“We have to start eating lower on the food chain—eating mackerel, oysters, mussels, herring, anchovies, sardines,” says the chef. That is a culinary adventure. Consider the crispy-skinned red hake that arrives in a delicious salty orange foam, an emulsion of garlic, onion and Spanish chorizo cooked in white wine and clam juice. The flesh is moist and tender against the crusty skin. “We leave the skin on where most people take it off because they don’t know how to cook fish. It adds great flavor and texture,” says Isidori. Then there is Cambridge Bay Arctic char, an exceptionally rich and flavorful alternative to salmon, served with a sauce of white miso, grapefruit and yuzu. It takes more expertise, a certain finesse, to cook a delicate and flaky fish or something like haddock, which might fall apart on the grill, Isidori adds.

“We don’t work with freezers. We bring everything in fresh every day, and use a combi oven, which can steam, roast, steam and roast at the same time, can dehydrate, can do sous vide.” The combi allows the kitchen to turn out entrées with cosmopolitan haut-gourmet touches like crispy soft-shell crab with a sous vide egg on wild ramp, celery root and tomato jam.

Don Lenzer of Amagansett, cinematographer for six Academy Award–winning documentaries, has been shooting the story of the start-up of this restaurant totally committed to local suppliers since it originally opened late last fall and reopened in March. He is in the process of filming Southfork Kitchen suppliers like beekeeper Mary Woltz of Bees’ Needs, growers Alex Balsam, Marilee Foster, farm-stand operators Bette Lacina and Dale Haubrich, and fishermen by their beehives, in their fields and on their boats. He recently filmed a supplier-staff conversation that included a talk by Kate McLaughlin of the sea-life conservation organization Blue Ocean Institute.

Isidori works closely with the Blue Ocean Institute founded by Carl Safina, author of the new, critically praised The View from Lazy Point and the even more recent A Sea in Flames, about the Deepwater Horizon oil spill last summer, for guidance on the seasonality and bountiful supplies of clean, sustainable fish. From the East End, Safina watches the seasonal migrations of hundreds of species of fish and birds north toward Canada and the Arctic in the spring and summer then back south. “Migratory fish swim up and down the East Coast,” says Isidori. “Now they’re being caught off the coast of the Carolinas. Come June or July they’ll be in the New England area.” This stretch of the East Coast makes them local to Southfork Kitchen.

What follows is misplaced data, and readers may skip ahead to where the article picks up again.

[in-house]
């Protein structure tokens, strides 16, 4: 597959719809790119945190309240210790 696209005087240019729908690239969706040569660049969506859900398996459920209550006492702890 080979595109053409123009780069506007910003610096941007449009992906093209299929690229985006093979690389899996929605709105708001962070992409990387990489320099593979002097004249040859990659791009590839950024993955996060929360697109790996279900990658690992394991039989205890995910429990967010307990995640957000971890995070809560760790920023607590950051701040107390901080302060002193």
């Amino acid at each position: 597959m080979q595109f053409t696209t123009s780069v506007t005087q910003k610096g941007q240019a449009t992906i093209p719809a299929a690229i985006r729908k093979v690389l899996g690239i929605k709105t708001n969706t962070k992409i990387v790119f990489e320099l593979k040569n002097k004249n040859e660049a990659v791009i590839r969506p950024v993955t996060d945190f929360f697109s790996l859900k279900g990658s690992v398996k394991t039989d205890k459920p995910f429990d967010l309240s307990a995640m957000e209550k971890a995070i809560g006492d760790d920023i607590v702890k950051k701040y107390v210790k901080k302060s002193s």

Although farmed salmon gets an Isidori thumbs down (due to the disease and pollution associated with raising the fish, as well as a taste he describes as “cardboard”), you’ll find some farmed fish on the menu. “I call these the super-green species that can be raised in a very clean, sustainable way,” Isidori says, “a rainbow trout, an American catfish, an Arctic char or a tilapia.”

“There’s nobody doing what I’m doing with seafood here and there’s maybe nobody in the city,” says Isidori surveying his colleagues. “On the East End the only person who comes to mind is Gerry Hayden of North Fork Table. What he did at the North Fork five years ago has somewhat plowed the way for me to be doing what I am now.”

Either way, in Isidori’s mission to educate eaters on the importance of catching fish sustainably, eaters win. “Fish caught hook and line are 10 times fresher,” says the chef.

Due to a kitchen fire in early June, Southfork Kitchen will be closed in June and early July. Normally, the restaurant is open six days a week for dinner and for Sunday brunch. Closed Tuesday. Prix fixe $55 plus a bar menu. 203 Bridgehampton/Sag Harbor Turnpike, Bridgehampton; 631.537.4700; southforkkitchen.com